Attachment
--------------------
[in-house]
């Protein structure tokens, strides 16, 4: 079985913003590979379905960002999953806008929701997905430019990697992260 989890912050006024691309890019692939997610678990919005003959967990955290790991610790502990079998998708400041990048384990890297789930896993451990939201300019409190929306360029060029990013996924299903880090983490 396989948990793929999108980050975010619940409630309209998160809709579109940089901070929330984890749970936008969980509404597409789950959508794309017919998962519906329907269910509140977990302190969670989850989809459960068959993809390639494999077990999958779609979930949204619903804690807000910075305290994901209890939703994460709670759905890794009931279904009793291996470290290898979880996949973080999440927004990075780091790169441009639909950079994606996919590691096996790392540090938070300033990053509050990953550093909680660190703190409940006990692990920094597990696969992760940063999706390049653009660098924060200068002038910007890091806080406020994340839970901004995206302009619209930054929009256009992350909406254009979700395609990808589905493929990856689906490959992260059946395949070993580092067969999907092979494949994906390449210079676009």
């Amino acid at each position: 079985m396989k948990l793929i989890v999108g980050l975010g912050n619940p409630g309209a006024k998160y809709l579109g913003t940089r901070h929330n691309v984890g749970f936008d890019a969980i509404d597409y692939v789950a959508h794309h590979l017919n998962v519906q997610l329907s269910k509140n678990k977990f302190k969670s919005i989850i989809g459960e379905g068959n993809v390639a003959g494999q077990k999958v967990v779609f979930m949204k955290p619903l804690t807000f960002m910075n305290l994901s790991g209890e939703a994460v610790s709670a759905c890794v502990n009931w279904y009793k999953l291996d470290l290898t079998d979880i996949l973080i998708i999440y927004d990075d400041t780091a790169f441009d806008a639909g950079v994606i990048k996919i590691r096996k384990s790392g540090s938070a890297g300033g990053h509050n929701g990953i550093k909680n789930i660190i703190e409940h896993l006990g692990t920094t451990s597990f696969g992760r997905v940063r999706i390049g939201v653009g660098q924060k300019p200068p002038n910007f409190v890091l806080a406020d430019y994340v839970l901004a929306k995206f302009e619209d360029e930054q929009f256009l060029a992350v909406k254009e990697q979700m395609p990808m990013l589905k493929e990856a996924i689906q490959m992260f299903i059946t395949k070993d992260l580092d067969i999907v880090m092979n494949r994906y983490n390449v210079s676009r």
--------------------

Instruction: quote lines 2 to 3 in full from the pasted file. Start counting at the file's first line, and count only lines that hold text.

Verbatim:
């Protein structure tokens, strides 16, 4: 079985913003590979379905960002999953806008929701997905430019990697992260 989890912050006024691309890019692939997610678990919005003959967990955290790991610790502990079998998708400041990048384990890297789930896993451990939201300019409190929306360029060029990013996924299903880090983490 396989948990793929999108980050975010619940409630309209998160809709579109940089901070929330984890749970936008969980509404597409789950959508794309017919998962519906329907269910509140977990302190969670989850989809459960068959993809390639494999077990999958779609979930949204619903804690807000910075305290994901209890939703994460709670759905890794009931279904009793291996470290290898979880996949973080999440927004990075780091790169441009639909950079994606996919590691096996790392540090938070300033990053509050990953550093909680660190703190409940006990692990920094597990696969992760940063999706390049653009660098924060200068002038910007890091806080406020994340839970901004995206302009619209930054929009256009992350909406254009979700395609990808589905493929990856689906490959992260059946395949070993580092067969999907092979494949994906390449210079676009």
């Amino acid at each position: 079985m396989k948990l793929i989890v999108g980050l975010g912050n619940p409630g309209a006024k998160y809709l579109g913003t940089r901070h929330n691309v984890g749970f936008d890019a969980i509404d597409y692939v789950a959508h794309h590979l017919n998962v519906q997610l329907s269910k509140n678990k977990f302190k969670s919005i989850i989809g459960e379905g068959n993809v390639a003959g494999q077990k999958v967990v779609f979930m949204k955290p619903l804690t807000f960002m910075n305290l994901s790991g209890e939703a994460v610790s709670a759905c890794v502990n009931w279904y009793k999953l291996d470290l290898t079998d979880i996949l973080i998708i999440y927004d990075d400041t780091a790169f441009d806008a639909g950079v994606i990048k996919i590691r096996k384990s790392g540090s938070a890297g300033g990053h509050n929701g990953i550093k909680n789930i660190i703190e409940h896993l006990g692990t920094t451990s597990f696969g992760r997905v940063r999706i390049g939201v653009g660098q924060k300019p200068p002038n910007f409190v890091l806080a406020d430019y994340v839970l901004a929306k995206f302009e619209d360029e930054q929009f256009l060029a992350v909406k254009e990697q979700m395609p990808m990013l589905k493929e990856a996924i689906q490959m992260f299903i059946t395949k070993d992260l580092d067969i999907v880090m092979n494949r994906y983490n390449v210079s676009r």